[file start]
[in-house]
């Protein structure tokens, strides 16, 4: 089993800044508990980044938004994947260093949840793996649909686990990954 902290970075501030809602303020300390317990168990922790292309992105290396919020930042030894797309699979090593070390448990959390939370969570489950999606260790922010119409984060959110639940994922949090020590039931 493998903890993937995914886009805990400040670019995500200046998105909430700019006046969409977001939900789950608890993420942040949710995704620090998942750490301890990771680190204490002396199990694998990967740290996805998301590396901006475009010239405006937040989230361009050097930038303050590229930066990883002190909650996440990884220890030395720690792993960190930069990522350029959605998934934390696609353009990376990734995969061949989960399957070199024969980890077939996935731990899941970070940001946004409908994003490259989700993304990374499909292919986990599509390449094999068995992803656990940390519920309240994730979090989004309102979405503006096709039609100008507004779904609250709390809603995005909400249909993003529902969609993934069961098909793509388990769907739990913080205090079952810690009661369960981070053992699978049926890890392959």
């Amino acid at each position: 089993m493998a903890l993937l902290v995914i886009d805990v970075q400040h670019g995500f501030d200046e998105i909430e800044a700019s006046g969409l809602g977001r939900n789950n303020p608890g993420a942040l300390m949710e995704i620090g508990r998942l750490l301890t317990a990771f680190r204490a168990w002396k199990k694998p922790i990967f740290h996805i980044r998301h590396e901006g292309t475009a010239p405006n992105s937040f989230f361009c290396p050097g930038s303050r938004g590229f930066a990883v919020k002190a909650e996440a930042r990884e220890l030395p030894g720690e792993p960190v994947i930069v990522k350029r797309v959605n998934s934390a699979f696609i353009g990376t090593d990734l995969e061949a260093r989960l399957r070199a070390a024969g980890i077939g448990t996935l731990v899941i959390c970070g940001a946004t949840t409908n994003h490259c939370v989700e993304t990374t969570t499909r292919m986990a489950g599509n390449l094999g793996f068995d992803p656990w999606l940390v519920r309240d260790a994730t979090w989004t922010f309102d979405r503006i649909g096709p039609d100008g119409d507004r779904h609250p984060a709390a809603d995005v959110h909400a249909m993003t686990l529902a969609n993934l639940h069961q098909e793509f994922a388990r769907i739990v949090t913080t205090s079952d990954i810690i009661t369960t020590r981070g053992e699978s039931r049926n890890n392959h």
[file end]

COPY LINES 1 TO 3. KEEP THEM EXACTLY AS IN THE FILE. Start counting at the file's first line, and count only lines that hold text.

[in-house]
């Protein structure tokens, strides 16, 4: 089993800044508990980044938004994947260093949840793996649909686990990954 902290970075501030809602303020300390317990168990922790292309992105290396919020930042030894797309699979090593070390448990959390939370969570489950999606260790922010119409984060959110639940994922949090020590039931 493998903890993937995914886009805990400040670019995500200046998105909430700019006046969409977001939900789950608890993420942040949710995704620090998942750490301890990771680190204490002396199990694998990967740290996805998301590396901006475009010239405006937040989230361009050097930038303050590229930066990883002190909650996440990884220890030395720690792993960190930069990522350029959605998934934390696609353009990376990734995969061949989960399957070199024969980890077939996935731990899941970070940001946004409908994003490259989700993304990374499909292919986990599509390449094999068995992803656990940390519920309240994730979090989004309102979405503006096709039609100008507004779904609250709390809603995005909400249909993003529902969609993934069961098909793509388990769907739990913080205090079952810690009661369960981070053992699978049926890890392959």
């Amino acid at each position: 089993m493998a903890l993937l902290v995914i886009d805990v970075q400040h670019g995500f501030d200046e998105i909430e800044a700019s006046g969409l809602g977001r939900n789950n303020p608890g993420a942040l300390m949710e995704i620090g508990r998942l750490l301890t317990a990771f680190r204490a168990w002396k199990k694998p922790i990967f740290h996805i980044r998301h590396e901006g292309t475009a010239p405006n992105s937040f989230f361009c290396p050097g930038s303050r938004g590229f930066a990883v919020k002190a909650e996440a930042r990884e220890l030395p030894g720690e792993p960190v994947i930069v990522k350029r797309v959605n998934s934390a699979f696609i353009g990376t090593d990734l995969e061949a260093r989960l399957r070199a070390a024969g980890i077939g448990t996935l731990v899941i959390c970070g940001a946004t949840t409908n994003h490259c939370v989700e993304t990374t969570t499909r292919m986990a489950g599509n390449l094999g793996f068995d992803p656990w999606l940390v519920r309240d260790a994730t979090w989004t922010f309102d979405r503006i649909g096709p039609d100008g119409d507004r779904h609250p984060a709390a809603d995005v959110h909400a249909m993003t686990l529902a969609n993934l639940h069961q098909e793509f994922a388990r769907i739990v949090t913080t205090s079952d990954i810690i009661t369960t020590r981070g053992e699978s039931r049926n890890n392959h």